The jury is still out on whether the Barbados Economic Recovery and Transformation (BERT) programme will be enough to stem the tide of economic turmoil, the Caribbean Development Bank’s chief economist told journalists today.
The CDB’s Director of Economics Dr Justin Ram said while it was critical that the Mia Mottley administration stick to its targets, it should also focus on improving the country’s ease of doing business and reduce joblessness among young people.
“Our assessment of the BERT programme, it is still early days, but the progress made thus far is very heartening,” Dr Ram said at the CDB’s annual news conference at the regional development bank’s headquarters at Wildey.
But the CDB official praised as “very good” the Government’s significant reduction in the ratio of debt to gross domestic product from 170 per cent to 127 per cent.
Dr Ram: “There is still some more that has to be done with respect to fiscal consolidation. Again, what would really propel the Barbados economy into a transformation is doing the institutional reforms that will seek to improve the ease of doing business. I cannot reiterate that enough.”
Pointing to the Grenadian and Jamaican experiences, the CDB official said obtaining economic growth was critical.
At the end of last year the Barbados economy shrank by 0.6 per cent.
The CDB chief economist told reporters: “What is critical is that throughout the BERT programme, the Government sticks to the task of these institutional reforms to help drive growth. Those reforms will help to improve the business environment so that investors can feel confident to bring their resources into Barbados and also for local investors to start investing so that we can see more opportunities in terms of employment for those in the society.”
Dr Ram appeared to back the BERT programme as a measure to curb an unsustainable level of debt and chart a path for economic transformation.
Following an agreement with the International Monetary Fund (IMF) last year for a $580 million Extended Fund Facility, Barbados benefited from a $150 million loan from the CDB to support the implementation of the BERT plan to enable fiscal sustainability, reform institutions for economic growth and boost social protection.
The CDB also lent $40 million to upgrade infrastructure at Grantley Adams International Airport.
And more CDB assistance is on the way for the struggling economy, as Government sought ways to address outstanding social issues, according to the bank’s Director of Projects Daniel Best.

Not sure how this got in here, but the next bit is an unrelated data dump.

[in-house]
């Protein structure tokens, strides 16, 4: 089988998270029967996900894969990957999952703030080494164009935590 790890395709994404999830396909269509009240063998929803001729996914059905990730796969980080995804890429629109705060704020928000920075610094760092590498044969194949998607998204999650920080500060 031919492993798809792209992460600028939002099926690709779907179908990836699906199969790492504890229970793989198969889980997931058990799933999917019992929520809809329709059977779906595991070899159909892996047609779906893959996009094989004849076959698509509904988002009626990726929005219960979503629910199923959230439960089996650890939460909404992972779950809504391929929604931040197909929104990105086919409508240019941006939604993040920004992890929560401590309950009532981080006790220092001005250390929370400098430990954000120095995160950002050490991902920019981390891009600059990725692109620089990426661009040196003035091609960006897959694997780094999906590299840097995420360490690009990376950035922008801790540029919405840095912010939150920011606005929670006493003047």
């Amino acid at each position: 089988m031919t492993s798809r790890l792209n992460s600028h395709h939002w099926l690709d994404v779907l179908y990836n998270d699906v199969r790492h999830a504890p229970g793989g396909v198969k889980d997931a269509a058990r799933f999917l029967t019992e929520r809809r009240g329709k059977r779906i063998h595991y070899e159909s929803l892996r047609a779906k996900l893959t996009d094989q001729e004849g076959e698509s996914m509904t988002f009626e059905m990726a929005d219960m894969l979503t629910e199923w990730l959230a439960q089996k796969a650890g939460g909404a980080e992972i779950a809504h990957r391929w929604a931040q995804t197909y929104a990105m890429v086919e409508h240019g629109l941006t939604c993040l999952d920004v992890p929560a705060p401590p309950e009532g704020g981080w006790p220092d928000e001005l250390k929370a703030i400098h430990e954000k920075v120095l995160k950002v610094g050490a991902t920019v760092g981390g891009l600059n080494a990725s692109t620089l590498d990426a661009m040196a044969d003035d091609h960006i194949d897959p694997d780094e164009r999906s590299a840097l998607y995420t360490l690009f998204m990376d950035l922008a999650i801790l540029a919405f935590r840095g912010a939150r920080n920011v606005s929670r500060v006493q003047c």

Best said: “The Government of Barbados has reached out and we have been in discussions with them to shore up the social protection systems, ensuring that one, there is capacity within government to provide the kind of counseling, psychosocial support to the most vulnerable, but also develop and enhancing an all encompassing social protection system in responding to the BERT programme.
“In doing that we have identified some resources. We have been in discussions with the respective ministries and we look forward to supporting government in that respect.”
In his annual report on the region’s economic health, CDB President Dr Warren Smith said that after experiencing an average growth of 1.8 per cent last year, CDB borrowing member states are expected to grow by about two per cent in 2019, as construction, tourism, gold and oil industries expand.
But the CDB is forecasting zero growth for Barbados this year, following a disappointing -0.6 per cent decline last year, despite modest gains in the main breadwinner, tourism.
Pledging the financial institution’s continued support for the BERT programme, the CDB president said: “We will further support BERT with more policy-based funding over each of the next three years.”
To sustain any gains over the medium-term, Smith said, CDB borrowing member states will need to “step up their efforts to build long-term resilience and tackle the challenges of climate change, wide fiscal deficit and high public debt, as well as high unemployment especially among the youth”.
Last year, the development bank approved projects totaling just over $700 million, and disbursed some $560 million, a 20 per cent increase in lending over 2017.
Describing this as a pleasing performance, Smith said it was an indication of the bank’s efforts to help the region in its development.
One of the pillars of the regional integration movement going back to CARICOM’s predecessor, the Caribbean Free Trade Association (CARIFTA), the CDB marks its 50th anniversary in October.